High winds boost Scottish turbine output
Wind power output in Scotland rose by more than a third in September compared with the same time last year, according to renewable energy analysts.
WeatherEnergy also estimated it was the first time all of Scotland's electricity needs had been met by wind on two days in a month.
The company said turbines provided the equivalent of 127% of demand on 24 September and 107% on the 29 September.
There were high winds across Scotland on both days, the Met Office said.
Winds were gusting up to 45mph at low levels in many parts of Scotland on 24 September.
And a yellow be aware warning for wind was issued by forecasters on the 29th, with winds gusting in the "high 60s" on higher ground and at about 50mph at lower levels.
WeatherEnergy said its analysis indicated wind turbines in Scotland provided 766,116 MWh of electricity to the National Grid - a 36% increase compared with September 2015 and enough to meet the electrical needs of 87% of Scotland's 2.1 million homes.
Anti-turbine group Scotland Against Spin labelled the figures "pure propaganda for the energy illiterate", saying it was no news Scotland was producing more wind energy every month as more turbines became operational.
They also said there were other days in September when wind output was low and demand was high.
Kevin Keane, Environment Correspondent, BBC Scotland
More wind turbines are being built in Scotland and so the capacity to generate energy from wind is increasing. But that's far from the full story. There's still a big gap between the ambitions of the environmental groups and the practicalities highlighted by people who object to wind farms.
In headline terms, this looks like a big shift towards wind. But there are a lot of caveats. Two dates are highlighted where energy from wind was, according to the research, greater than energy consumption. But what do we know about those days?
For a start, they are both in the early part of the autumn where temperatures are still relatively high. That means most people are resisting the urge to put on their heating and so demand for domestic energy is restricted to lights, cooking and appliances.
And according to the Met Office, both dates were quite windy with gusts from 40mph on both days. So all the turbines were turning but demand was low.
That said, it is significant that this year, for the first time, Scotland has had the capacity to generate all its energy needs from wind on several occasions. But when there's no wind - on those warm summer days - there's no wind power. And in the depths of a cold winter, when wind is aplenty, energy consumption shoots through the room as the central heating goes on.
This is why we hear politicians talking about the energy mix. Clean, renewable energy is good for climate change. But we still need something to keep the lights on in between and, for now at least, that means fossil fuels and nuclear.
Prof Stuart Haszeldine of Edinburgh University, who researches renewable energy and carbon capture and storage, told the Good Morning Scotland programme it was a "terrific achievement".
He said: " When I think about where we started about 10 or 15 years ago, we only had maybe a few percentages - ten or 15% of our energy from very low carbon sources.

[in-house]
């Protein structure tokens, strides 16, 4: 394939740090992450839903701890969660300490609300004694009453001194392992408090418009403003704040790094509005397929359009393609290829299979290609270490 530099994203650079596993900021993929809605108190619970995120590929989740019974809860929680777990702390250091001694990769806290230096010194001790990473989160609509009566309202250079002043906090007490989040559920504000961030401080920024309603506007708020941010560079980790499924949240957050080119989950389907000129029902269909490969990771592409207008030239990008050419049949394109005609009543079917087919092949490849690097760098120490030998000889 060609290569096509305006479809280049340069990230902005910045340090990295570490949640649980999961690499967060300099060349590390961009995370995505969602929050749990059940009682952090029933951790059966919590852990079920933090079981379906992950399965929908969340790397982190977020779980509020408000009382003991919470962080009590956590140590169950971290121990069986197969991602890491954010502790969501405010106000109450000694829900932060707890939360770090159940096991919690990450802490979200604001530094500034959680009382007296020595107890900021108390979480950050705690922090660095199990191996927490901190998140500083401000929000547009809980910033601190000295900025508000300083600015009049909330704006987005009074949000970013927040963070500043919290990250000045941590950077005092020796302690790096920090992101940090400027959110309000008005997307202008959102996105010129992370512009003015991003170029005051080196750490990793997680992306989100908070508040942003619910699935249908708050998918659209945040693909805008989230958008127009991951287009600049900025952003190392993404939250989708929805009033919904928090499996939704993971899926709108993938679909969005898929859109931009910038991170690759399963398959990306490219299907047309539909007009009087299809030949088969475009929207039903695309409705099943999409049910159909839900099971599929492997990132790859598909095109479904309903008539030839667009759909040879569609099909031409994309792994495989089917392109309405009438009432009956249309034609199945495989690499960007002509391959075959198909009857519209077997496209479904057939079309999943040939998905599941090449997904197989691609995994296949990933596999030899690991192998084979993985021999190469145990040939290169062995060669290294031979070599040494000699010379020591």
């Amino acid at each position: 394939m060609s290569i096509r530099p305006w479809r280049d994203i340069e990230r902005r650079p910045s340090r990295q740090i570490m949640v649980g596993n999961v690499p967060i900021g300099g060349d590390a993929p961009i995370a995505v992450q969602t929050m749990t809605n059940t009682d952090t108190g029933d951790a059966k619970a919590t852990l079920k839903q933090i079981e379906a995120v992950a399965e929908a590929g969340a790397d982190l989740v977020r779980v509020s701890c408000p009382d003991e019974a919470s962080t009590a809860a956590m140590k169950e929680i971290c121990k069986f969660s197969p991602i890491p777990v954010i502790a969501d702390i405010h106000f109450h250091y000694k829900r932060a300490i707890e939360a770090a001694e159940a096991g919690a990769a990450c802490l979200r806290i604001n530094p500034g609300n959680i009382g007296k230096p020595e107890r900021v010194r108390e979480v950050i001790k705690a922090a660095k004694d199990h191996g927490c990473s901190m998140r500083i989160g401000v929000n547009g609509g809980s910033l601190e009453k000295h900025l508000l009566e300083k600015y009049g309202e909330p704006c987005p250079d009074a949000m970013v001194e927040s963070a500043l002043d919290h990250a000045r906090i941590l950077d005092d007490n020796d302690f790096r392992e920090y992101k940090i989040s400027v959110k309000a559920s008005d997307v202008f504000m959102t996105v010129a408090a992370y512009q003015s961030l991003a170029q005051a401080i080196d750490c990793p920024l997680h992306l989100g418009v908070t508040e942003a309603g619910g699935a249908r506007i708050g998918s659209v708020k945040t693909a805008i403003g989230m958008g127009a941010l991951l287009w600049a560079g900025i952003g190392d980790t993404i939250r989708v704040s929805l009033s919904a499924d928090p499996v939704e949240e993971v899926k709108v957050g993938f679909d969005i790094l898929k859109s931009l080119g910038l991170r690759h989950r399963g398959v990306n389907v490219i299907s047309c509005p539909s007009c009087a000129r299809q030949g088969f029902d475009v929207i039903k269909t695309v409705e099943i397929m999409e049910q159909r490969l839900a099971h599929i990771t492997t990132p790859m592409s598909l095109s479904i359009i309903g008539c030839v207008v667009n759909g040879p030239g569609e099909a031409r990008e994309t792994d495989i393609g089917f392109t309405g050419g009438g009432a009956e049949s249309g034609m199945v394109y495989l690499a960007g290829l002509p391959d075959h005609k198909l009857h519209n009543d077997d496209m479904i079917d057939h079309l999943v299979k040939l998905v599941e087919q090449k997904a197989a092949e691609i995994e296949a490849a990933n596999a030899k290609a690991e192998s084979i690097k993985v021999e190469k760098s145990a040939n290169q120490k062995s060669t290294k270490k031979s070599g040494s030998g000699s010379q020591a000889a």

"Scotland in particular has managed to move ahead and very successfully managing to generate a large part of its own electricity from carbon free sources."
However, Prof Haszeldine said the unpredictability of wind and other renewables as an energy source meant a lot more work was needed to harness their potential.
He said: "Although we applaud this great success in generating lots of renewable power, we have to be aware that this isn't constant and we need to look at how to use the excess energy and also how to store electricity and energy for when there's not enough renewables being generated."
Scotland Against Spin spokeswoman Linda Holt said there were days when wind output was very low.
She said: "On 15 September the UK's 12 GW of wind turbines were producing less than 0.3 GW while coal and gas generation had to be ramped up to winter levels.
"Wind output was almost as low on 20 September at 18:00, the time of peak demand. These were some of the lowest minimum figures for wind for 2016.
"The point is wind energy is wildly variable and it cannot be ramped up according to demand. This means the more wind energy we have in our electricity system, the more conventional generation we need for when the wind isn't blowing."
WWF Scotland called the wind output figures for September "astonishing".
The conservation charity's director for Scotland, Lang Banks, said: "That Scotland has made such great strides in generating renewable power and addressing climate change is the result of many years of political and public support.
"However, if we are to continue to play a leading role globally in cutting carbon emissions, we need politicians to build on our renewable electricity revolution and expand it to other sectors such as heat and transport."
Weather Energy also said its latest figures showed that, for homes fitted with solar panels, there was enough sunshine in September to generate an estimated 70% of the electricity needs of an average household in Aberdeen.
Dundee households with solar panels could have expected 69% of their electricity needs to be met, dropping to 50% in Glasgow, the company said.